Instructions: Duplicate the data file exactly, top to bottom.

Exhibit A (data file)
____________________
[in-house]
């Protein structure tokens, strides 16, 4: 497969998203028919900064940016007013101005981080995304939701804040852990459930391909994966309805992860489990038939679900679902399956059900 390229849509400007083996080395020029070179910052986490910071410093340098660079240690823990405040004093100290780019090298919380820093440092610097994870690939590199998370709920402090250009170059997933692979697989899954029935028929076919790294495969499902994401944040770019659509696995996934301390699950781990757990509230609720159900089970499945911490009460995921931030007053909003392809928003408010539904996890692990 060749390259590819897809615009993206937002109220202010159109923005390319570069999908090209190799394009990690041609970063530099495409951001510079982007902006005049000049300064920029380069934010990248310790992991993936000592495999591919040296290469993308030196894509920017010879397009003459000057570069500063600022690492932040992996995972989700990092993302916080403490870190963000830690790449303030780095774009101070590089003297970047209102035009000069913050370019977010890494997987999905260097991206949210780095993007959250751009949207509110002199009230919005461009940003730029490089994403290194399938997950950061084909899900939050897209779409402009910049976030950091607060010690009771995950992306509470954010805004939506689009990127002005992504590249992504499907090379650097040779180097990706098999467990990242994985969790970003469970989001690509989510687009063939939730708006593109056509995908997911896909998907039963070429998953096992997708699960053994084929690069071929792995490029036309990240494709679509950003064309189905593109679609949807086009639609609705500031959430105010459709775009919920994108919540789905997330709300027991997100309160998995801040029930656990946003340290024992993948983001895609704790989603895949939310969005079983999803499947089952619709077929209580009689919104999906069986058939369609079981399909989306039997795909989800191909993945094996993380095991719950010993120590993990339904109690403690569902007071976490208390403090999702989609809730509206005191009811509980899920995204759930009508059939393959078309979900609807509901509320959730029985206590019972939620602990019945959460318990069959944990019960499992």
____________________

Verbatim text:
[in-house]
């Protein structure tokens, strides 16, 4: 497969998203028919900064940016007013101005981080995304939701804040852990459930391909994966309805992860489990038939679900679902399956059900 390229849509400007083996080395020029070179910052986490910071410093340098660079240690823990405040004093100290780019090298919380820093440092610097994870690939590199998370709920402090250009170059997933692979697989899954029935028929076919790294495969499902994401944040770019659509696995996934301390699950781990757990509230609720159900089970499945911490009460995921931030007053909003392809928003408010539904996890692990 060749390259590819897809615009993206937002109220202010159109923005390319570069999908090209190799394009990690041609970063530099495409951001510079982007902006005049000049300064920029380069934010990248310790992991993936000592495999591919040296290469993308030196894509920017010879397009003459000057570069500063600022690492932040992996995972989700990092993302916080403490870190963000830690790449303030780095774009101070590089003297970047209102035009000069913050370019977010890494997987999905260097991206949210780095993007959250751009949207509110002199009230919005461009940003730029490089994403290194399938997950950061084909899900939050897209779409402009910049976030950091607060010690009771995950992306509470954010805004939506689009990127002005992504590249992504499907090379650097040779180097990706098999467990990242994985969790970003469970989001690509989510687009063939939730708006593109056509995908997911896909998907039963070429998953096992997708699960053994084929690069071929792995490029036309990240494709679509950003064309189905593109679609949807086009639609609705500031959430105010459709775009919920994108919540789905997330709300027991997100309160998995801040029930656990946003340290024992993948983001895609704790989603895949939310969005079983999803499947089952619709077929209580009689919104999906069986058939369609079981399909989306039997795909989800191909993945094996993380095991719950010993120590993990339904109690403690569902007071976490208390403090999702989609809730509206005191009811509980899920995204759930009508059939393959078309979900609807509901509320959730029985206590019972939620602990019945959460318990069959944990019960499992």